APWLD believes that in order to challenge the current development model and to claim women’s rights, a strong and autonomous feminist women’s movement are needed. It must extend to strengthening women’s capacity to exercise real power and control over their own lives and the terms on which they engage with social and economic structures – including over trade and investment regimes. They must be supported to build their capacity to document the impact of loss of seeds, domestic market, public commons such as water, health, energy, education, have meaningful engagement in decision making process of trade and other economic policies, able to form strong local feminist movement that work with other movements to demand accountability from state and corporations, and able to push government in tackling systemic barriers to women’s economic and development rights.  

To address the need to increase the evidence base advocacy and the need to have women as vocal and effective organisers, advocates and campaigners in human rights, APWLD will support 6-8 local organisations to conduct Feminist Participatory Action Research for Change on “Women Interrogating Trade & Corporate Hegemony”.

The FPAR will take place over the course of 1.5 years and consist of three regional trainings that will allow participants to conduct research projects that relates to their constituencies’ needs, use findings for advocacy and build and strengthen movements.

JOIN OUR FEMINIST PARTICIPATORY ACTION RESEARCH FOR CHANGE!

Six to eight partner organisations will be selected to work with APWLD for 1.5 year (approximately from August 2019 – December 2020) to focus their FPAR on:

a. The impact of trade and investment regimes and corporate hegemony on women’s human rights at the local or country level, specifically in three focus areas of the research that’s illustrative of the systemic barriers to land women’s rights to land, water and productive resources:

    1. Women Defending the Commons – includes the acquisition of water, energy, education and health services by foreign and domestic investors and its impact on women and community access to it;
    2. Trade and Investment Agreement – includes the impact of land, crop, seed and water monopoly by big agribusiness; unsustainable agriculture with the use of GMO and pesticide and privatisation of public services such as water, education, health and energy, and
    3. Women’s Democratic, Free, Prior and Informed Participation and Decision Making over social and economic structures –  includes genuine and meaningful participations of women and communities in economic and trade rules decision-making at all levels.  

b. Community-owned solutions and demand for economic rights, alternative trade models and systems and development justice.  

Support for selected national partners

APWLD will provide six to eight organisations with a small grant to employ a young woman researcher and carry out the research including salary and on-costs with the approximate amount of USD 10,000 – 12,000. Research partners will need to appoint a mentor to assist this young women researcher throughout this research programme. APWLD will also support the young women researchers and their mentors to participate in capacity building workshops and provide advocacy or network opportunities.

Selection Criteria of the Research Partners

APWLD will select grassroots women rights organisations who will lead the WITCH FPAR in six to eight countries in Asia-Pacific.

As one of the objectives of this programme is to support and strengthen grassroots organisations, this programme is not suitable for international NGOs and organisations with established funding support or who are already well organised and able to advocate for women rights on trade and corporate hegemony.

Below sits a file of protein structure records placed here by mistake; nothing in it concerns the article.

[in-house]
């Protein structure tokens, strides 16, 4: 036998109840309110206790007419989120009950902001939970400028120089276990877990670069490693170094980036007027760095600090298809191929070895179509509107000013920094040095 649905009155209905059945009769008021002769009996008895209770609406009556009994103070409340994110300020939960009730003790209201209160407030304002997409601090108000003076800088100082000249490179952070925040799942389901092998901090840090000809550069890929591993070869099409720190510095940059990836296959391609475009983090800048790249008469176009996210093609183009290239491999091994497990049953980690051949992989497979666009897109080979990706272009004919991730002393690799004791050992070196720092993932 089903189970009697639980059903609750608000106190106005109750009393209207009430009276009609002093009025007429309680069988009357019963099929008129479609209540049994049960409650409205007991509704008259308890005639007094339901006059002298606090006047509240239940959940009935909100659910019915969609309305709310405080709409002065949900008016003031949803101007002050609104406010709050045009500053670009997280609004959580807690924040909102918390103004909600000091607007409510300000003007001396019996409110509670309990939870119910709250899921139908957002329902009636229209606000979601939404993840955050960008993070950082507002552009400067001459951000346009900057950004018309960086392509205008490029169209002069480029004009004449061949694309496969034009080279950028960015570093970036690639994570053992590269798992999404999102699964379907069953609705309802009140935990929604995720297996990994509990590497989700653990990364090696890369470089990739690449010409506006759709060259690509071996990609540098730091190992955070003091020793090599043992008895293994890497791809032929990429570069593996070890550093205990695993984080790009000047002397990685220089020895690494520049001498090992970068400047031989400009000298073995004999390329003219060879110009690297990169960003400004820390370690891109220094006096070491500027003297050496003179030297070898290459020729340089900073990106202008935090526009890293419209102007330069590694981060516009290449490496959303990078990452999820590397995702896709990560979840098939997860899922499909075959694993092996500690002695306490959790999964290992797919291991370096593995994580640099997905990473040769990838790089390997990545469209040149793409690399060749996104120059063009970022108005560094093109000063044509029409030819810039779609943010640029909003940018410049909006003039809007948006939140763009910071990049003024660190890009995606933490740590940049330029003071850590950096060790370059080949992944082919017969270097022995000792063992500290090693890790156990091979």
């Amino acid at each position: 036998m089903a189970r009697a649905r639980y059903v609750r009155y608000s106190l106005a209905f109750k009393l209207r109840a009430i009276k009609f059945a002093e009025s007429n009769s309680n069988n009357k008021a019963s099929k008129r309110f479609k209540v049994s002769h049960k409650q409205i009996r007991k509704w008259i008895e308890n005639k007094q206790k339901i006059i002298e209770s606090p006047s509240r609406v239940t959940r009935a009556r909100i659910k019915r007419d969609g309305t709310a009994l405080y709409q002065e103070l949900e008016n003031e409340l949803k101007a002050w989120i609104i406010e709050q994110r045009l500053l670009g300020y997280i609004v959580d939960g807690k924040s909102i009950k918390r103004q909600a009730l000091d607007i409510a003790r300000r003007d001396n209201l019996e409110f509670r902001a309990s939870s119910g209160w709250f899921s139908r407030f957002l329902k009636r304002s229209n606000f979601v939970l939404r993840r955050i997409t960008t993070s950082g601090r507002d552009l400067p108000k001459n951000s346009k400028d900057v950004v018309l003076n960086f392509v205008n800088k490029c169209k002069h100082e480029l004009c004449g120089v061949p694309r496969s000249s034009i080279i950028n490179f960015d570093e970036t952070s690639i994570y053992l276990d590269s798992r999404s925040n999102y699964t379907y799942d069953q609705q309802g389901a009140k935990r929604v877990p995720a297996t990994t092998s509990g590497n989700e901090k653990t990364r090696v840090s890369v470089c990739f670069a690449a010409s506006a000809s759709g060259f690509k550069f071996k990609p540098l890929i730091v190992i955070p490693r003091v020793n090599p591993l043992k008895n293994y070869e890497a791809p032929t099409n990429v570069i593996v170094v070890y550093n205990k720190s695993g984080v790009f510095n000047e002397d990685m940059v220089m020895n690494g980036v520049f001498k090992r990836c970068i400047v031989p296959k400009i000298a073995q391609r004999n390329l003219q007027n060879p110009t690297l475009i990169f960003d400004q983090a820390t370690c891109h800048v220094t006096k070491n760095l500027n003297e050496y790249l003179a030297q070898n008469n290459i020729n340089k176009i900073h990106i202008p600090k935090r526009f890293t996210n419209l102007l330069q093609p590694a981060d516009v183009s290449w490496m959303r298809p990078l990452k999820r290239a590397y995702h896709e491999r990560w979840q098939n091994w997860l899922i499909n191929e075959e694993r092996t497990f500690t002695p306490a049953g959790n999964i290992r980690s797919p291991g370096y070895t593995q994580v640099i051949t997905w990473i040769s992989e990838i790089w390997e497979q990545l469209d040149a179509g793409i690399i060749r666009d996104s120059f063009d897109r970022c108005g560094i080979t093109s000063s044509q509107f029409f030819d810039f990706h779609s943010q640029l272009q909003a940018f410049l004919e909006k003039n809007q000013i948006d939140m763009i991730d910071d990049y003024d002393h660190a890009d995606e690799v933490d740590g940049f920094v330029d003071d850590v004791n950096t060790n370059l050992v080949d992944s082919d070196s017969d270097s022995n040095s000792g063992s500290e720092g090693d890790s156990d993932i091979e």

We are seeking non-governmental, non-profit, grassroots based organisation that are:

  • Committed towards the enjoyment and realisation of the human rights of women and people in the face of neoliberal and unjust trade regimes and increasing corporate hegemony in our lives, particularly of the most marginalised (women farmers, women workers and urban poor women)
  • Committed to conducting the 1.5 years Feminist Participatory Action Research (FPAR) process;
  • Committed to using feminist participatory methodologies that increase democratic participation and leadership of marginalised women in the research;
  • Committed to appointing a young woman researcher and mentor, either mentor or young women researcher should come from the community where the FPAR will be conducted.
  • Able to provide internet and computer access for regular online communication with APWLD secretariat and online training

APWLD will consider the following when selecting six to eight organisations for this project:

  • Sub-regional representation;
  • Recommendations/ references by APWLD members;
  • Issues and concerns represented in the research focus area.
Application

Interested organisations shall submit:

For more information on WITCH FPAR, you can download the Concept Note.

Applicants should submit the completed application form, budget proposal and recommendation letter via email to Diyana Yahaya at diyana@apwld.org and Hien Nguyen at hien@apwld.org by 30 April 2019.

 (Please use the subject line: Application – WITCH FPAR 2019_name of your organisation)

Incomplete applications will not be considered.
Please note that only selected applicants will be contacted.

For further questions, or if you need any help, please send an email to:

Diyana Yahaya at diyana@apwld.org and Hien Nguyen at hien@apwld.org who will be happy to support grassroots organisations to apply.


[1] M Waring (1988) If Women Counted—A New Feminist Economics (HarperCollins).

[2] D Elson (1993) ‘Gender Relations and Economic Issues’ Gender and Development 1(3): 6-12.

[3] https://www.globaljustice.org.uk/news/2018/oct/17/69-richest-100-entities-planet-are-corporations-not-governments-figures-show

[4] Friends of the Earth International, the Transnational Institute (TNI), Indonesia for Global Justice, Focus on the Global South, and Paung Ku ‘RCEP: A secret deal’ (2018)

[5] Civil societies groups following the negotiations of the TPP were able to compile a list of 600 corporate advisors who were provided access to the TPP texts while the above mentioned research on the ‘RCEP: A secret deal’ details the institutionalized role for business in the RCEP negotiation.